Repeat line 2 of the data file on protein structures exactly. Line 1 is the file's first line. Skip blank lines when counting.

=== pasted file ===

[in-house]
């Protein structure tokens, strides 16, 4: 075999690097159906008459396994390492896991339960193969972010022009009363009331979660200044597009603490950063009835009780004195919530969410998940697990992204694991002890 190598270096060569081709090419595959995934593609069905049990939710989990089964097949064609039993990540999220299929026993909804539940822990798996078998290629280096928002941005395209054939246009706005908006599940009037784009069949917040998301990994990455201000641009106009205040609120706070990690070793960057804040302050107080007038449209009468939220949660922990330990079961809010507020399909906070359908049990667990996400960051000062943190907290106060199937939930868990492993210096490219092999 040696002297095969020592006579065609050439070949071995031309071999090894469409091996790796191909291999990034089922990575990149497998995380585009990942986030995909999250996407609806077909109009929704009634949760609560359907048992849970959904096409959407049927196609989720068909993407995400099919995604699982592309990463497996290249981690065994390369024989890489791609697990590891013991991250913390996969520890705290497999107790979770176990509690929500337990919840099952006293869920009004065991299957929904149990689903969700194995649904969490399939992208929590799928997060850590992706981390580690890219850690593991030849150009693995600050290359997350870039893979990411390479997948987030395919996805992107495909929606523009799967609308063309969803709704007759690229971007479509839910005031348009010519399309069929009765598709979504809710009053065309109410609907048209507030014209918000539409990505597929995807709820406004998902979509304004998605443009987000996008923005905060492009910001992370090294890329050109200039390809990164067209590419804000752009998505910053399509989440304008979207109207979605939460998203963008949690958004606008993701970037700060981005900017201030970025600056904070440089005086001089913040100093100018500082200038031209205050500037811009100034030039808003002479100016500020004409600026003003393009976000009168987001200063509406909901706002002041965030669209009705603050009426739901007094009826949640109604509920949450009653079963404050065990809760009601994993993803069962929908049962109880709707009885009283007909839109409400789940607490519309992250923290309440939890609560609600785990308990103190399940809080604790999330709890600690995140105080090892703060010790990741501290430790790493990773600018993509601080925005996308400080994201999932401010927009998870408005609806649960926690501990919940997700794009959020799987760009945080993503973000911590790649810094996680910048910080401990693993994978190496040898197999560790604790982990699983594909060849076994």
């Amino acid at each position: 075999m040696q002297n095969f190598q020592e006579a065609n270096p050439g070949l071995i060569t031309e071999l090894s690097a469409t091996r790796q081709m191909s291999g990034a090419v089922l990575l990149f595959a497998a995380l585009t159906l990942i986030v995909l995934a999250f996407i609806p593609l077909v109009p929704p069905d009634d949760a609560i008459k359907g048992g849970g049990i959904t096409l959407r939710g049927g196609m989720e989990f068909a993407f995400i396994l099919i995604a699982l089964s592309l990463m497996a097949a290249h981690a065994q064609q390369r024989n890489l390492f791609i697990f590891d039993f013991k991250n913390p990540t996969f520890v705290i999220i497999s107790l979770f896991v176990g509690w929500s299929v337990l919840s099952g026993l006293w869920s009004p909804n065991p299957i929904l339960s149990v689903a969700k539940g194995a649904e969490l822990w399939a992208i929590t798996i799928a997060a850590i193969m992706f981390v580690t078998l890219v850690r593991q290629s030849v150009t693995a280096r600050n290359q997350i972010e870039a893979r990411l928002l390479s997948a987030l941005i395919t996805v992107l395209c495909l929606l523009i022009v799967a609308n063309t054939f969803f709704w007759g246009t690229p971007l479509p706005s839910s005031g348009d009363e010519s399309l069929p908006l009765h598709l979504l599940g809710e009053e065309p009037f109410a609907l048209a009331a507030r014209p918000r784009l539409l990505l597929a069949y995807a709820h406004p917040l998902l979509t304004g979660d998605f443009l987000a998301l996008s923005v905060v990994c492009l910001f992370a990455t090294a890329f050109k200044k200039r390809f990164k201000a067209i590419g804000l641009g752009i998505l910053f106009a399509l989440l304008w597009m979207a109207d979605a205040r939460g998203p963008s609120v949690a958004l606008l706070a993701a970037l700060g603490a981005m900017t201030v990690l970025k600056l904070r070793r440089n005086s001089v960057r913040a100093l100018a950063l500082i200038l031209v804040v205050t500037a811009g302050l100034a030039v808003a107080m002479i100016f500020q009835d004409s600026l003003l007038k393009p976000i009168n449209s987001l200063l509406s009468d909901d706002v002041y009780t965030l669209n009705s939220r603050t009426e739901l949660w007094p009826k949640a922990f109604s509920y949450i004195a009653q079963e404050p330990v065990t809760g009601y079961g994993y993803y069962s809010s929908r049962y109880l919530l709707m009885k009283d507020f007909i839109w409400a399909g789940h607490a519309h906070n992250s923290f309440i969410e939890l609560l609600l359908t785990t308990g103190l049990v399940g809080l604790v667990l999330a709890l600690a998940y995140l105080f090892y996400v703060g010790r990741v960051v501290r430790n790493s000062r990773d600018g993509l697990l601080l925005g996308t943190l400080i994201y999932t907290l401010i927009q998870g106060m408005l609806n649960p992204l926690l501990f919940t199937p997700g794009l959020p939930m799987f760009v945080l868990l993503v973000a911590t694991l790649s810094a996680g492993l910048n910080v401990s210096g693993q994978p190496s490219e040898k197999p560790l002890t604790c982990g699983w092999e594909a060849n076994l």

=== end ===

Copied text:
């Protein structure tokens, strides 16, 4: 075999690097159906008459396994390492896991339960193969972010022009009363009331979660200044597009603490950063009835009780004195919530969410998940697990992204694991002890 190598270096060569081709090419595959995934593609069905049990939710989990089964097949064609039993990540999220299929026993909804539940822990798996078998290629280096928002941005395209054939246009706005908006599940009037784009069949917040998301990994990455201000641009106009205040609120706070990690070793960057804040302050107080007038449209009468939220949660922990330990079961809010507020399909906070359908049990667990996400960051000062943190907290106060199937939930868990492993210096490219092999 040696002297095969020592006579065609050439070949071995031309071999090894469409091996790796191909291999990034089922990575990149497998995380585009990942986030995909999250996407609806077909109009929704009634949760609560359907048992849970959904096409959407049927196609989720068909993407995400099919995604699982592309990463497996290249981690065994390369024989890489791609697990590891013991991250913390996969520890705290497999107790979770176990509690929500337990919840099952006293869920009004065991299957929904149990689903969700194995649904969490399939992208929590799928997060850590992706981390580690890219850690593991030849150009693995600050290359997350870039893979990411390479997948987030395919996805992107495909929606523009799967609308063309969803709704007759690229971007479509839910005031348009010519399309069929009765598709979504809710009053065309109410609907048209507030014209918000539409990505597929995807709820406004998902979509304004998605443009987000996008923005905060492009910001992370090294890329050109200039390809990164067209590419804000752009998505910053399509989440304008979207109207979605939460998203963008949690958004606008993701970037700060981005900017201030970025600056904070440089005086001089913040100093100018500082200038031209205050500037811009100034030039808003002479100016500020004409600026003003393009976000009168987001200063509406909901706002002041965030669209009705603050009426739901007094009826949640109604509920949450009653079963404050065990809760009601994993993803069962929908049962109880709707009885009283007909839109409400789940607490519309992250923290309440939890609560609600785990308990103190399940809080604790999330709890600690995140105080090892703060010790990741501290430790790493990773600018993509601080925005996308400080994201999932401010927009998870408005609806649960926690501990919940997700794009959020799987760009945080993503973000911590790649810094996680910048910080401990693993994978190496040898197999560790604790982990699983594909060849076994």